We’re all guilty of it.
Arsenal play poorly and we spend all weekend lamenting the team, manager and/or referee until our blood pressure has simmered down to safe level.
Alternatively, Fabianski saves a penalty against Wigan to put us through to the FA Cup final and you run around your living room crying hysterically and throwing yourself at your perplexed flatmate (or was that just me?).
Celebrating is the best part of the game.
Feeling the adrenaline of your team scoring a goal, whether it was a complete worldie, bundled clumsily over the line, or a top-class save, it is the ultimate high to most football fans.
Being friends with several Arsenal fans as well as being one myself, I’ve gotten to observe the way we celebrate.
No two celebrations are the same; some are subdued, some go crazy, while others seem almost angry.
However, most seem to be able to be lumped into a certain category.
Here are the most typical celebrations from Arsenal fans that I’ve seen.
The ‘Too-Cool-To-Celebrate’ Celebration
We’ve all got that one friend who just won’t celebrate.
No matter how vital the goal, no matter what the ramifications of said goal are, they won’t even raise an eyebrow.
They’ll sit back, legs crossed at the ankles, slowly sipping a beverage during the match. Perhaps they’ll elicit a simple nod when we score, perhaps they’ll only blink.
They’re the same people who, at the matches, will remain seated and politely applaud after Tomas Rosicky puts us 3-2 up in the North London Derby.
These people have no souls.
Do not trust them and keep a bottle of holy water with you just in case.
The ‘Why-Are-You-So-Angry?’ Celebration
Usually, scoring a goal is a happy occasion because traditionally, in the beautiful game that is football, scoring a goal equals good/not scoring a goal equals bad.
Apparently, some people need to be informed of this because their goal celebration is more akin with someone who’s stepped on a plug than someone who’s celebrating.
They’ll grit their teeth and bellow aggressively, maybe violently punch something and get down on one knee. They may even foam at the mouth.
“Come on Arsenal!” They’ll snarl, as if Arsenal have just robbed their Nan, whilst I anxiously edge away.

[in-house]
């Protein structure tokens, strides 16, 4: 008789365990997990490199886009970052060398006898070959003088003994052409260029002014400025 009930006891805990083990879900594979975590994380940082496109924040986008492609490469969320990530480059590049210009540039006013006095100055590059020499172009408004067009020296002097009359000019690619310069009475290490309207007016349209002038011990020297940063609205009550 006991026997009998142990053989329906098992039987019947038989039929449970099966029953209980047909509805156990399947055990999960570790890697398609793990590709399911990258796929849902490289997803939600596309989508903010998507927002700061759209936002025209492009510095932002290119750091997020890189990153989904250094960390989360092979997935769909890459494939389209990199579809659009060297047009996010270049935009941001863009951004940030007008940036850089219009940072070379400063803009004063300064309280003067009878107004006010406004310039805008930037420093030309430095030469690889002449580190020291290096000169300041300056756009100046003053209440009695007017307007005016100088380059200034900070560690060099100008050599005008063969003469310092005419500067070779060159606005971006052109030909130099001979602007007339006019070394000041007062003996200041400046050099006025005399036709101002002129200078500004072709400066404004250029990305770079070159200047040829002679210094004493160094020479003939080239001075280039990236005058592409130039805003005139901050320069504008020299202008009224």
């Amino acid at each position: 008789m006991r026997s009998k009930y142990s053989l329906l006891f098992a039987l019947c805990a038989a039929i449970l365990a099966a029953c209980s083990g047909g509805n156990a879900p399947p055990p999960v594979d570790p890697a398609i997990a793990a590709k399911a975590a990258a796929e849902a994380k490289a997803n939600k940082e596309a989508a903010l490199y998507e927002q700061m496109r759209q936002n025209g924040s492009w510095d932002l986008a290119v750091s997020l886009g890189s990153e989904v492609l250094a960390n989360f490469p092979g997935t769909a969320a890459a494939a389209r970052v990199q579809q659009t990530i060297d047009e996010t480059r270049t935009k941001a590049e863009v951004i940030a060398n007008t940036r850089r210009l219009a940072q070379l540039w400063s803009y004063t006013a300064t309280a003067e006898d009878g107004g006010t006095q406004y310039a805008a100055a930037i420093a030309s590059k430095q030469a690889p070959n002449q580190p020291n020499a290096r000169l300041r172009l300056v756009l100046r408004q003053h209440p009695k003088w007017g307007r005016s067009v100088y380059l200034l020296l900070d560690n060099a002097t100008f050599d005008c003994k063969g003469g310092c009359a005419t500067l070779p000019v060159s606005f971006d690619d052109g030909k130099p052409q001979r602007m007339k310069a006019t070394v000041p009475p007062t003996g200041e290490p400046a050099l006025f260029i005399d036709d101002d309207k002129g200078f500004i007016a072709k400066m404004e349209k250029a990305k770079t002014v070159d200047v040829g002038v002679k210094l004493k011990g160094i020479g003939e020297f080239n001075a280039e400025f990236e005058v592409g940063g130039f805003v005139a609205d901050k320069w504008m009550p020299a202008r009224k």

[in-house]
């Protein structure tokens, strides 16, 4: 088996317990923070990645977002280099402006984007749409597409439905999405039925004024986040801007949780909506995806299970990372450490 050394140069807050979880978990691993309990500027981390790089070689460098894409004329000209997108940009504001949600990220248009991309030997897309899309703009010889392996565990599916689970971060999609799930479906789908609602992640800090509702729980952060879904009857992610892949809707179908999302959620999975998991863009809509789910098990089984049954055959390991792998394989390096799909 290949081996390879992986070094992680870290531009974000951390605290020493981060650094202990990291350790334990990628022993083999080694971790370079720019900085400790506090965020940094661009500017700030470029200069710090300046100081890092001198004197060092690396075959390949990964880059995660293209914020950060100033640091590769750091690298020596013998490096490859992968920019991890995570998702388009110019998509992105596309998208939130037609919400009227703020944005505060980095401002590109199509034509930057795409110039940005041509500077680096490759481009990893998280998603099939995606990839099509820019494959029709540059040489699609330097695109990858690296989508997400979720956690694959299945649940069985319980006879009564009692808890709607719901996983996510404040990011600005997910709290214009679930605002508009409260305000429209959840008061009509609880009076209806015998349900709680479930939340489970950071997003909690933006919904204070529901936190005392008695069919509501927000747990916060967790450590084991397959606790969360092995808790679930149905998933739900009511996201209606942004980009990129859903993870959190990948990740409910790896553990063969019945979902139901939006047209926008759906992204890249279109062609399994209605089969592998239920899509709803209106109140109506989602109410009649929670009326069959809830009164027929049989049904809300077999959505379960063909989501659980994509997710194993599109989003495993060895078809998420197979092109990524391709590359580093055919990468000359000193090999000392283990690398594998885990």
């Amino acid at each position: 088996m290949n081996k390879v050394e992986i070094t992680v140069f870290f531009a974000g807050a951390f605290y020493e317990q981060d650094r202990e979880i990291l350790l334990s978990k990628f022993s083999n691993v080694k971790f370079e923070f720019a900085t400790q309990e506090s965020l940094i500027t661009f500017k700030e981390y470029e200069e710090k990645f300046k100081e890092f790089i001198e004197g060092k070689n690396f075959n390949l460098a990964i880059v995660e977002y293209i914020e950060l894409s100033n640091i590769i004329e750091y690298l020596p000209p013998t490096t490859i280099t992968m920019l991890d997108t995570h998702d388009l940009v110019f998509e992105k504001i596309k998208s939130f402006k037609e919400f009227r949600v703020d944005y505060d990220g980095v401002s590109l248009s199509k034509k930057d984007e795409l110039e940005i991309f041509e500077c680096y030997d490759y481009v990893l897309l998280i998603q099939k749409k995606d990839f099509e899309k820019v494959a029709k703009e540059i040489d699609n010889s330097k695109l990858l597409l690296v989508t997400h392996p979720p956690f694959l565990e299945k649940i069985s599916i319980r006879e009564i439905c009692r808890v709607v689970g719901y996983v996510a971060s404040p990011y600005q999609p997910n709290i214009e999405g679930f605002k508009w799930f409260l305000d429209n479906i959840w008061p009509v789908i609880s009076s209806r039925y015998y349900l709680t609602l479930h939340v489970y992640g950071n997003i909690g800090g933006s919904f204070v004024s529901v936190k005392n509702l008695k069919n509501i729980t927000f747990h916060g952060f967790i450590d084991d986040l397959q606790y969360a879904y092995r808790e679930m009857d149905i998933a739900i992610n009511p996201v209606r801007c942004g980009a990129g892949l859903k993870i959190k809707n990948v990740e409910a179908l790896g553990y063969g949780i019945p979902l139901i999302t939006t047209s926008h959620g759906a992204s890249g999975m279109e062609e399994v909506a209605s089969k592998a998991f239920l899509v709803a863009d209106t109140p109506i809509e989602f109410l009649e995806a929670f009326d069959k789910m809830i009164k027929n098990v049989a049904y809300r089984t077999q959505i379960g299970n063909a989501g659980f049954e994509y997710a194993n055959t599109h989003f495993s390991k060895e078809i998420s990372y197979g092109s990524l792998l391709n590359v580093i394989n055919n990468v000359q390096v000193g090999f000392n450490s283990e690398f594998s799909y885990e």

The ‘Casual Elation’ Celebration
This is probably my go-to, automatic reaction when I’m watching the match at home.
It’s demur without people thinking you’d rather be anywhere but watching a football match, and enthusiastic without making people think you’re about to turn into the Hulk.
This celebration usually involves throwing your hands in the air, smiling (I know, crazy isn’t it?) and a casual fist pump.
Boy, do I love a casual fist pump. Sometimes, when I’ve had a couple of beers, I even get both hands involved.
The ‘Whatever’ Celebration
Some people just don’t love themselves and hate happiness.
When we score, instead of, you know, being happy, these people will actually seem genuinely perturbed.
Thankfully this type of celebration seems to be limited to Twitter, although I’m sure there are a few allowed out in the wild.
‘Finally.’ They’ll remark, if we’ve played well and it’s taken more than one minute to score.
‘Pfft. Don’t deserve it.’ If we’ve not been at our best and managed to get a scrappy goal.
‘Doesn’t matter. Whatever.’ They’ll snipe if we’re a goal behind and get the all-important equaliser.
‘Should be winning anyway.’ They’ll grunt if we come from behind to grab a last-ditch, winning goal.
If you’re ever travelling to a match with this type of celebrator and walk past an open manhole, you’d be forgiven for accidentally shoving them downit.
Not that I condone that sort of thing. Obviously.
The ‘Let’s-Go-Fudging-Mental’ Celebration
This should be the only celebration allowed at the Emirates. I’m pretty sure if it was, our home crowd wouldn’t have such a bad rep.
This usually includes tearing at one or more items of clothing, sometimes this clothing will be inexplicably torn off and helicoptered in the air. Often, the person celebrating will scream or simply cackle towards to heavens as if possessed, run around as if their backside if on fire and leap around like they’re on hot coals.
There will often be tears.
Hysterical, embarrassing, sobbing tears.
It’s usually around this time that any unsuspecting friends whom you’ve either dragged to the match or forced to watch with you at the pub or at home will start edging towards the door, wondering when you’re going to try and suffocate them with a plastic bag.
Which Arsenal celebration have you adopted?